By allowing ads to appear on this site, you support the local businesses who, in turn, support great journalism.
Diane Miller - Sharing religion still core value for many families in America
Placeholder Image
    Having a religion and sharing that religion in a family setting is still important to Americans.
    In every study looking at what makes families strong and resilient, a shared religious core is listed among the top 10 characteristics. When sharing a faith is important, no particular religion is singled out as producing a “stronger or more resilient” family.
    According to the Gallup organization, 90 percent of Americans have a religious preference and 80 percent say that religion is important in their lives. Concerning sharing a religion in marriage, statistics show that 80 percent of Jews and Protestants and 60 percent of Catholics marry someone of their own faith. Inter-religious marriage is increasing in the United States; however, there is still a widespread belief that the husband and wife should be the same religion.
    In strong families, faith in God plays a foundational role in daily family life. Religion provides for individuals and families' guidelines for living, freedom and peace, a positive, confident outlook and purpose and meaning. These benefits cross age lines from the young to the elderly.
    Research supports what some have known: that religious beliefs help protect children from involvement in drug abuse, delinquency and teen-age pregnancy. Regardless of the believer’s denomination or socioeconomic standing, faith appears to give resiliency to children and a sense of stability and coherence to the membership. Religious commitment acts as a “protective factor” for the young person facing opportunities for behavior that would put them “at risk.”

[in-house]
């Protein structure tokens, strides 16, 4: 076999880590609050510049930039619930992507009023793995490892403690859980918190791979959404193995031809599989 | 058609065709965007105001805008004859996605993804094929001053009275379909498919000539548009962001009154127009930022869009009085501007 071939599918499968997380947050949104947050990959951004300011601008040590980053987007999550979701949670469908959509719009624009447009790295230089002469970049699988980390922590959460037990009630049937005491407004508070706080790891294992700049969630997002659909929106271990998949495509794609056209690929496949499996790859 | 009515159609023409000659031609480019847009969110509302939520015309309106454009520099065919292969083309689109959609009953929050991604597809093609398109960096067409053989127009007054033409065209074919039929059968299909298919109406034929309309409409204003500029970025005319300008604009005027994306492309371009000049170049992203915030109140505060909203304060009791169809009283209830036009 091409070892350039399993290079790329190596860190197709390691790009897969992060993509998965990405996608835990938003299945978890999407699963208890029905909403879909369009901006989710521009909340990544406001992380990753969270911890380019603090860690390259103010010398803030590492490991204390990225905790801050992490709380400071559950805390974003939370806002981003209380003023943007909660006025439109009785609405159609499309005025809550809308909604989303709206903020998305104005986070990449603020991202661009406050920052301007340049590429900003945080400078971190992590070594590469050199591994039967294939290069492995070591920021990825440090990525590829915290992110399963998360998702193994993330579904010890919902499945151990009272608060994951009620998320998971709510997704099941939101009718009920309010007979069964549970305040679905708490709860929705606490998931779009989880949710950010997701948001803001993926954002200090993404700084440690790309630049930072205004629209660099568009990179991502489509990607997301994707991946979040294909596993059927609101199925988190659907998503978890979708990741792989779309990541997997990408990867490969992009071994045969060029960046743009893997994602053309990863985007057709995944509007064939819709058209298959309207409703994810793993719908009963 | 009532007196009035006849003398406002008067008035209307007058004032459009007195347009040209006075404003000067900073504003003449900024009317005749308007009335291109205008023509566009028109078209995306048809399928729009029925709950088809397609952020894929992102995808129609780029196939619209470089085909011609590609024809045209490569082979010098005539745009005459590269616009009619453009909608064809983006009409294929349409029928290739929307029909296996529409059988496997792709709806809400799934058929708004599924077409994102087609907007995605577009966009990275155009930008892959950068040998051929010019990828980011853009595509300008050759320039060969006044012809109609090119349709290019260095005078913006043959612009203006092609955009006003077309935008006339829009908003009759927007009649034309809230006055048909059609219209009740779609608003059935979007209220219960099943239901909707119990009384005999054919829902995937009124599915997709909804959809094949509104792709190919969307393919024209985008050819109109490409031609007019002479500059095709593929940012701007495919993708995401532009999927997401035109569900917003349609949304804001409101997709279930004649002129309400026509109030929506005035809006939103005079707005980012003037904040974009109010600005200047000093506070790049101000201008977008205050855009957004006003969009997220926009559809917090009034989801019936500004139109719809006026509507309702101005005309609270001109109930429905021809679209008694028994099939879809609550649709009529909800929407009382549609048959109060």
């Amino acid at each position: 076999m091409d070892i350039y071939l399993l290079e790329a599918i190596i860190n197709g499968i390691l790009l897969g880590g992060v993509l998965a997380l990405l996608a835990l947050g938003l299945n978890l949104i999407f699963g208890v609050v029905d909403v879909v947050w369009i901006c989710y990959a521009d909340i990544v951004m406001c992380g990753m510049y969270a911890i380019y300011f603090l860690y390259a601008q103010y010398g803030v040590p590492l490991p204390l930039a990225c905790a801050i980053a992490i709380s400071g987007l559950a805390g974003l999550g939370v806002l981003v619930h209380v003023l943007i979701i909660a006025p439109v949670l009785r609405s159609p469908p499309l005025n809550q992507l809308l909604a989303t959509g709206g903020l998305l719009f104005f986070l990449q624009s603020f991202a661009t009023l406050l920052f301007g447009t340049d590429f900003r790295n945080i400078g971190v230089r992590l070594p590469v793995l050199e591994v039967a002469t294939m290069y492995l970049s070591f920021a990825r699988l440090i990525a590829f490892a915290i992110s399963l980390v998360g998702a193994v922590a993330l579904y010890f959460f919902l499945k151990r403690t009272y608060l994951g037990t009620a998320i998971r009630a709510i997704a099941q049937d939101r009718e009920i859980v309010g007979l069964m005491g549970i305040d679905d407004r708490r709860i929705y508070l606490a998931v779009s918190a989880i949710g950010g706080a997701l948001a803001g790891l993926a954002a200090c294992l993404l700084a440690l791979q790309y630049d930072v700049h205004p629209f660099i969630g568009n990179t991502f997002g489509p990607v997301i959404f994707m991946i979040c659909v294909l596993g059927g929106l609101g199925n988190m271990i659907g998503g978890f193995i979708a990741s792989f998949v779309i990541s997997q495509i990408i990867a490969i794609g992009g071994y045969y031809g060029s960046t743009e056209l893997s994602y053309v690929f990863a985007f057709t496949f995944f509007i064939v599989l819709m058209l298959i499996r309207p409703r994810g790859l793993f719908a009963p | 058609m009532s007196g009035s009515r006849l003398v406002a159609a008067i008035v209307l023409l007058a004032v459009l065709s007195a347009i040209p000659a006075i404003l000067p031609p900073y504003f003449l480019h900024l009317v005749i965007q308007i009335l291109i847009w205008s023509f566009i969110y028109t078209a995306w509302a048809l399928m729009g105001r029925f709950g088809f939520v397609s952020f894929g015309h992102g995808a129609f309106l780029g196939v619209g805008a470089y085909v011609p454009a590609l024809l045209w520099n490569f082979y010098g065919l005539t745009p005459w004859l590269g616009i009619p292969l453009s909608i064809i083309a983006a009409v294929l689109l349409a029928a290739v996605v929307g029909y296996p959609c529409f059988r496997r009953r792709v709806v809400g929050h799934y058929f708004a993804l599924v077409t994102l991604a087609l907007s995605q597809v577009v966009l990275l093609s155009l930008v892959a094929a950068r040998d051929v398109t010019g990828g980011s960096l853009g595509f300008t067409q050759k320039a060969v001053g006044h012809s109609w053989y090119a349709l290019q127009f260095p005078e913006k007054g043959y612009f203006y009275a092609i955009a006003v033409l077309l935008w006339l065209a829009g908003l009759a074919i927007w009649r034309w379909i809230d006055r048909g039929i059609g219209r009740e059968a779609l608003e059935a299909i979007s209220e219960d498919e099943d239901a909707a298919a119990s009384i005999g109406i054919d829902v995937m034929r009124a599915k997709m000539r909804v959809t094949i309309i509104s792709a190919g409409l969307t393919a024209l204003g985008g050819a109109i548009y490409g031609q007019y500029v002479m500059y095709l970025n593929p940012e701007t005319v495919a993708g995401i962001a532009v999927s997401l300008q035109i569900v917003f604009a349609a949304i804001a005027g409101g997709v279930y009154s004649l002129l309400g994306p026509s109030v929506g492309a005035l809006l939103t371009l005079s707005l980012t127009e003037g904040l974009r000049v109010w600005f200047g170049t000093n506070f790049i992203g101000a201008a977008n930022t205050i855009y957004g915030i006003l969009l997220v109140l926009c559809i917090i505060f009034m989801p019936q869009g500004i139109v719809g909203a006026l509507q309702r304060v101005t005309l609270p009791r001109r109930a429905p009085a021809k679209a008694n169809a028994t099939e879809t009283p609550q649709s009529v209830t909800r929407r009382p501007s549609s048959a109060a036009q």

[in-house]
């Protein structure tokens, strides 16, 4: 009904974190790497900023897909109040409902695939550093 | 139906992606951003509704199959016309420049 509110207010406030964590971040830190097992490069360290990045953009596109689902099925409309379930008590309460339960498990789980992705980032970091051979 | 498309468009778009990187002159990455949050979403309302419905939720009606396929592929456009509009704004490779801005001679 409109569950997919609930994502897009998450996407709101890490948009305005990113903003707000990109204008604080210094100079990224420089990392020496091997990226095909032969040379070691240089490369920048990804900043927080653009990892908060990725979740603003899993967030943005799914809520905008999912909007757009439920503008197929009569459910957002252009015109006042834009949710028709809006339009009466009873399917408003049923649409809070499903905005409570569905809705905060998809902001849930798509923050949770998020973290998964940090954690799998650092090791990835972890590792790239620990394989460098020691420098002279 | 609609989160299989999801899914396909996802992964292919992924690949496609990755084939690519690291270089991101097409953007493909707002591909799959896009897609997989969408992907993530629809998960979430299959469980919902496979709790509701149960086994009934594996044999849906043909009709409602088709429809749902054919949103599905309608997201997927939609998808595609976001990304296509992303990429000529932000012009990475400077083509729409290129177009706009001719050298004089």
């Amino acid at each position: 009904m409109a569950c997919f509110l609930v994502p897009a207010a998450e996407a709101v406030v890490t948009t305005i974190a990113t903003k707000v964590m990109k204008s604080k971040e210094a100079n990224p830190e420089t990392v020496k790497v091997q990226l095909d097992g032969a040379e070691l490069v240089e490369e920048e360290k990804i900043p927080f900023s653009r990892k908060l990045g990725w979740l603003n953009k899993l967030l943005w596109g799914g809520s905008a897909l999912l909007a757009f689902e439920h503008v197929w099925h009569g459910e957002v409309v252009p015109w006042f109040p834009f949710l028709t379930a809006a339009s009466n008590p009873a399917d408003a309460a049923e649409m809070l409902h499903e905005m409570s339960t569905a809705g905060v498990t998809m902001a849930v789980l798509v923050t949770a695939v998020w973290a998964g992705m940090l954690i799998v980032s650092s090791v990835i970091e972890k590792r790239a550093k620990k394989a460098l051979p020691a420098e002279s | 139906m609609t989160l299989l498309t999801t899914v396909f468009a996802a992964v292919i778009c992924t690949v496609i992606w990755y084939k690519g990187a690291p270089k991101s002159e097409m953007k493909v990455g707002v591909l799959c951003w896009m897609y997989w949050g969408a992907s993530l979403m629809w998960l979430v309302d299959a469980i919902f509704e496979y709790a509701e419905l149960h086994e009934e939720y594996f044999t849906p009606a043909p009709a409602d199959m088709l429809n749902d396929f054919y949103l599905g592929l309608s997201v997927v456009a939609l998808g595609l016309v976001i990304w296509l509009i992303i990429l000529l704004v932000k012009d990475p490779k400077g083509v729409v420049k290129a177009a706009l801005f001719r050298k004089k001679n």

Parents in families with a religious core feel a responsibility for passing on their faith. This is done in positive and meaningful ways. Tradition, rituals and providing a religious heritage while criticized by some as being mechanical and meaningless can be an outward expression of a deeper commitment. Religious education in families is part of the total child socialization process. Even parents who are not affiliated with a religious group (75 percent) would like their children to receive religious training.
    Sharing religious beliefs does not guarantee a perfect or even happy family but it does increase the likelihood that the family will be resilient when ordinary and extraordinary life events take place.
    If you would like more information on healthy family functioning for your organization, contact Diane at (912) 871-0504, or
Sign up for the Herald's free e-newsletter